India to give China a fight in Myanmar
India is increasingly thinking in terms of addressing the imbalance with Myanmar, reports Rahul Singh.india Updated: Apr 15, 2007 20:04 IST
With China’s hands full with a raft of infrastructure projects in Myanmar, a realisation seems to be dawning on New Delhi to accelerate efforts to underline Indian presence in the military-ruled state.
Alarmed by China darting across Myanmar modernising ports, tapping into the country’s energy resources and building roads, bridges and rail; India is increasingly thinking in terms of addressing the imbalance and raising its stakes in a country with which it shares a land border of 1,640 km.
That the Border Roads Organisation (BRO) has been asked to study the possibility of taking up a second road project in Myanmar serves to illustrate that the government has an actual plan in mind to stand alongside China and challenge its domination there.
Spearheading efforts to expand the Indian footprint, the BRO has just wrapped up a survey of the proposed 150-km road link from Rhi to Tiddim across the Mizoram border. To be sure, China remains unrivalled in Myanmar going by the sheer number of its projects - it has contracted hundreds of works in a variety of sectors ranging from energy to hydropower to engineering and other fields to raise its economic profile in southeast Asia.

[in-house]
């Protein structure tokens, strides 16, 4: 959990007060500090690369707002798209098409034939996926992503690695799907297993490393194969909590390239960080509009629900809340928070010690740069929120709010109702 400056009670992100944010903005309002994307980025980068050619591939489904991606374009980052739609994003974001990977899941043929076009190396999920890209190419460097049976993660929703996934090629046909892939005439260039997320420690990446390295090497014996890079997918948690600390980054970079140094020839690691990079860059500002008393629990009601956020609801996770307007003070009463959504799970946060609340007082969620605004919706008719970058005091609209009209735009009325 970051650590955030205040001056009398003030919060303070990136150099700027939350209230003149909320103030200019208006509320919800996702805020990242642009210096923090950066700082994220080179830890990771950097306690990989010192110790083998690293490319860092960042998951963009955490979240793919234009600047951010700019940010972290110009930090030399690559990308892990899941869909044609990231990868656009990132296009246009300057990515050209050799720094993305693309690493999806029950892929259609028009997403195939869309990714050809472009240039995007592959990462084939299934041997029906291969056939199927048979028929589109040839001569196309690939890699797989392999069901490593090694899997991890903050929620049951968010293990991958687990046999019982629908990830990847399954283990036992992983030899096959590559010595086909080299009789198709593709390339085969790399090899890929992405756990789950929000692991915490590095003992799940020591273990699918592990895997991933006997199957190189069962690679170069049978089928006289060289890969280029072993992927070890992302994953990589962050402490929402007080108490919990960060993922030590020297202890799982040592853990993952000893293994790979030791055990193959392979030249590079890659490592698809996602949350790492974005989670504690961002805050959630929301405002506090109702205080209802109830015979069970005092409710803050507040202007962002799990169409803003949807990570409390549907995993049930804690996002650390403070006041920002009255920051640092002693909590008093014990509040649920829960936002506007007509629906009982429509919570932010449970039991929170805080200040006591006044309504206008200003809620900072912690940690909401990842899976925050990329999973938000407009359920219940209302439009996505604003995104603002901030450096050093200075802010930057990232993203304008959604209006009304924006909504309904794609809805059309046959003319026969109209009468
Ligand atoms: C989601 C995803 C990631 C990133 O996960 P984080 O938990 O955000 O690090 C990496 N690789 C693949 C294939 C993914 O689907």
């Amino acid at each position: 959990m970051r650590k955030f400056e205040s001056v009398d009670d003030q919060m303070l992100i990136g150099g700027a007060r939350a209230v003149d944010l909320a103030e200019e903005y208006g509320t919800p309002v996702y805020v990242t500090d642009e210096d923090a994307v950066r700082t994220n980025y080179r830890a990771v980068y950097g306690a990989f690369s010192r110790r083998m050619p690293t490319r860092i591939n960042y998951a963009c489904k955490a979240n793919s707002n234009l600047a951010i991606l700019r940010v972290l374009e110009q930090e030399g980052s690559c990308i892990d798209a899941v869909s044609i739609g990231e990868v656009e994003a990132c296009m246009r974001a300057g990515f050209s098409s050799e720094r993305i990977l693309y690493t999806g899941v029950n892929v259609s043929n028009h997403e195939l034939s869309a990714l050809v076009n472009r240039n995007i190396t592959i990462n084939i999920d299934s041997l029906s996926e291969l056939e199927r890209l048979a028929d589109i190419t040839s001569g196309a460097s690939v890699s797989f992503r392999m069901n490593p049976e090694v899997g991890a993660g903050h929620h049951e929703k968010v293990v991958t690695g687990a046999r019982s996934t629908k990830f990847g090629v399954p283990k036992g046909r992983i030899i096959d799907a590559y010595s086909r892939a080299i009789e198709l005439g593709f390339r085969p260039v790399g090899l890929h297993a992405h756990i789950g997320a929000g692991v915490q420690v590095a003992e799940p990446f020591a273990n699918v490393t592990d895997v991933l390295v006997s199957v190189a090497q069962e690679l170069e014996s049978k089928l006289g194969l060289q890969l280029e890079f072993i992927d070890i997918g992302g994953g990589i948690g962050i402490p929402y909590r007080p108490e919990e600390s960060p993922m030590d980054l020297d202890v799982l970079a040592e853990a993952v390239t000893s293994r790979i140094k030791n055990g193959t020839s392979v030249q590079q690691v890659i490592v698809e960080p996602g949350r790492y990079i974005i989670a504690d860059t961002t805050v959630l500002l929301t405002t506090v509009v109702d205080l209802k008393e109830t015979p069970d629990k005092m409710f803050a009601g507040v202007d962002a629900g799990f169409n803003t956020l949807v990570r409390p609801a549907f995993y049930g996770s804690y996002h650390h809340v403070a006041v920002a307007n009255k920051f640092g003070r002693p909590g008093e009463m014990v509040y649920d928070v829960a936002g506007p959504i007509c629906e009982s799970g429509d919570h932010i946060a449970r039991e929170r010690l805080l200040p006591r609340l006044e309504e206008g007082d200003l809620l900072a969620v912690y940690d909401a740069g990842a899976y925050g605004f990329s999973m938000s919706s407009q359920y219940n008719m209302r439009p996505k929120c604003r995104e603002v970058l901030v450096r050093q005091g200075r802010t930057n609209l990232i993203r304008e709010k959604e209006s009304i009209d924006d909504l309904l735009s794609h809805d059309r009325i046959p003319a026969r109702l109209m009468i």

India is only getting started and it is certainly no coincidence that it has been jolted into action by China’s ever rising influence in Myanmar, which shares a long border with China in the north contiguous to the disputed Sino-Indian border.
Minister of State for Defence MM Pallam Raju told Hindustan Times, "We need to be much more active in our region. China is expanding its presence all over the globe."
India’s existing infrastructure projects in Myanmar include the 160-km India-Myanmar friendship road from Tamu to Kalemyo to Kalewa built by the BRO in 2001 for Rs 94 crore. India will maintain the road till mid-2009, spending another Rs 55 crore.
BRO director General Lieutenant General KS Rao told HT that the organisation was increasing its manpower and going in for mechanisation in a big way to take up more projects within and outside the country.
India has offered help to Myanmar, its largest neighbour on the eastern flank, for improving its rail infrastructure and connecting it to links on the Indian side.
The Sagar Samriddhi venture, a deep-sea project to explore oil and gas reserves in the Bay of Bengal and the Shwe gas pipeline are among the key Indian projects aimed at tapping the energy resources of Myanmar.
General Rao said, "As of now, there’s only one point between Moreh in Manipur and Tamu in Myanmar to facilitate border trade. The Rhi-Tiddim road could help open more cross border trade points on the Mizoram side."